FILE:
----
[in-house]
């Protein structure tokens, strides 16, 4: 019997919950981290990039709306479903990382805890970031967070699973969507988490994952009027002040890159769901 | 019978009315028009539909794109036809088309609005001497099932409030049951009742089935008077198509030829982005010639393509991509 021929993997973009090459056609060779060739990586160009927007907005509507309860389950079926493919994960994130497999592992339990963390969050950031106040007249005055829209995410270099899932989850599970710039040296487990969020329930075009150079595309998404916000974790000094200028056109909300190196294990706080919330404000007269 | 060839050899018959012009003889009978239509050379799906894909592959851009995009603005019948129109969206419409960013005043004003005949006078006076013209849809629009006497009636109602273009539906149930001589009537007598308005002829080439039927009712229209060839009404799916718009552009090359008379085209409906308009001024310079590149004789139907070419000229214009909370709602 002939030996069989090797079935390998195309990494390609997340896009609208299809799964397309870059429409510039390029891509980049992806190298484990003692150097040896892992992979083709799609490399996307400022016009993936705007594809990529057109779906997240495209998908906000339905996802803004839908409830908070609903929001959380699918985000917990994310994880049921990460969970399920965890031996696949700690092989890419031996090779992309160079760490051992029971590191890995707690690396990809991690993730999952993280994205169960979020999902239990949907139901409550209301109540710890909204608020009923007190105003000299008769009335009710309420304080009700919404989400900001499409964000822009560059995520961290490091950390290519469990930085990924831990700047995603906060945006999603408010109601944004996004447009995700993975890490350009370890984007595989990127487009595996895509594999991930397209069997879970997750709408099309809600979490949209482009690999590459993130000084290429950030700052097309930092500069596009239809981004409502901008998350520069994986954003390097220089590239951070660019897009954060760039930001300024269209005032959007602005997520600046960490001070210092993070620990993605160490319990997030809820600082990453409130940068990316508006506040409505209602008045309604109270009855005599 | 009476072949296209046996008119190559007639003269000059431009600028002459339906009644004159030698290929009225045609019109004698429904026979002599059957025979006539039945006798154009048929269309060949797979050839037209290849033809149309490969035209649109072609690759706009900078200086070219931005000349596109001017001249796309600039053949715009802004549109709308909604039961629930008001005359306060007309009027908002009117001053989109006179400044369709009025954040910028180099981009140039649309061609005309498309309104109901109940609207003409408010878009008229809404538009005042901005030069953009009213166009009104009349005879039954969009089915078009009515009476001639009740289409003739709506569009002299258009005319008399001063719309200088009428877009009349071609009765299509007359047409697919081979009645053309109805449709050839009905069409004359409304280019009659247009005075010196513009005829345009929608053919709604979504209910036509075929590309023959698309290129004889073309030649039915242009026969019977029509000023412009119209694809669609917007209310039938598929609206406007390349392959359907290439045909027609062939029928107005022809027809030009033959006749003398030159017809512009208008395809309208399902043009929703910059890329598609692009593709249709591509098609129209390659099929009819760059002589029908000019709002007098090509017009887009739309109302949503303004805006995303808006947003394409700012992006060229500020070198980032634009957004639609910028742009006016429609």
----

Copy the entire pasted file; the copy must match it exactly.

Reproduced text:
[in-house]
């Protein structure tokens, strides 16, 4: 019997919950981290990039709306479903990382805890970031967070699973969507988490994952009027002040890159769901 | 019978009315028009539909794109036809088309609005001497099932409030049951009742089935008077198509030829982005010639393509991509 021929993997973009090459056609060779060739990586160009927007907005509507309860389950079926493919994960994130497999592992339990963390969050950031106040007249005055829209995410270099899932989850599970710039040296487990969020329930075009150079595309998404916000974790000094200028056109909300190196294990706080919330404000007269 | 060839050899018959012009003889009978239509050379799906894909592959851009995009603005019948129109969206419409960013005043004003005949006078006076013209849809629009006497009636109602273009539906149930001589009537007598308005002829080439039927009712229209060839009404799916718009552009090359008379085209409906308009001024310079590149004789139907070419000229214009909370709602 002939030996069989090797079935390998195309990494390609997340896009609208299809799964397309870059429409510039390029891509980049992806190298484990003692150097040896892992992979083709799609490399996307400022016009993936705007594809990529057109779906997240495209998908906000339905996802803004839908409830908070609903929001959380699918985000917990994310994880049921990460969970399920965890031996696949700690092989890419031996090779992309160079760490051992029971590191890995707690690396990809991690993730999952993280994205169960979020999902239990949907139901409550209301109540710890909204608020009923007190105003000299008769009335009710309420304080009700919404989400900001499409964000822009560059995520961290490091950390290519469990930085990924831990700047995603906060945006999603408010109601944004996004447009995700993975890490350009370890984007595989990127487009595996895509594999991930397209069997879970997750709408099309809600979490949209482009690999590459993130000084290429950030700052097309930092500069596009239809981004409502901008998350520069994986954003390097220089590239951070660019897009954060760039930001300024269209005032959007602005997520600046960490001070210092993070620990993605160490319990997030809820600082990453409130940068990316508006506040409505209602008045309604109270009855005599 | 009476072949296209046996008119190559007639003269000059431009600028002459339906009644004159030698290929009225045609019109004698429904026979002599059957025979006539039945006798154009048929269309060949797979050839037209290849033809149309490969035209649109072609690759706009900078200086070219931005000349596109001017001249796309600039053949715009802004549109709308909604039961629930008001005359306060007309009027908002009117001053989109006179400044369709009025954040910028180099981009140039649309061609005309498309309104109901109940609207003409408010878009008229809404538009005042901005030069953009009213166009009104009349005879039954969009089915078009009515009476001639009740289409003739709506569009002299258009005319008399001063719309200088009428877009009349071609009765299509007359047409697919081979009645053309109805449709050839009905069409004359409304280019009659247009005075010196513009005829345009929608053919709604979504209910036509075929590309023959698309290129004889073309030649039915242009026969019977029509000023412009119209694809669609917007209310039938598929609206406007390349392959359907290439045909027609062939029928107005022809027809030009033959006749003398030159017809512009208008395809309208399902043009929703910059890329598609692009593709249709591509098609129209390659099929009819760059002589029908000019709002007098090509017009887009739309109302949503303004805006995303808006947003394409700012992006060229500020070198980032634009957004639609910028742009006016429609």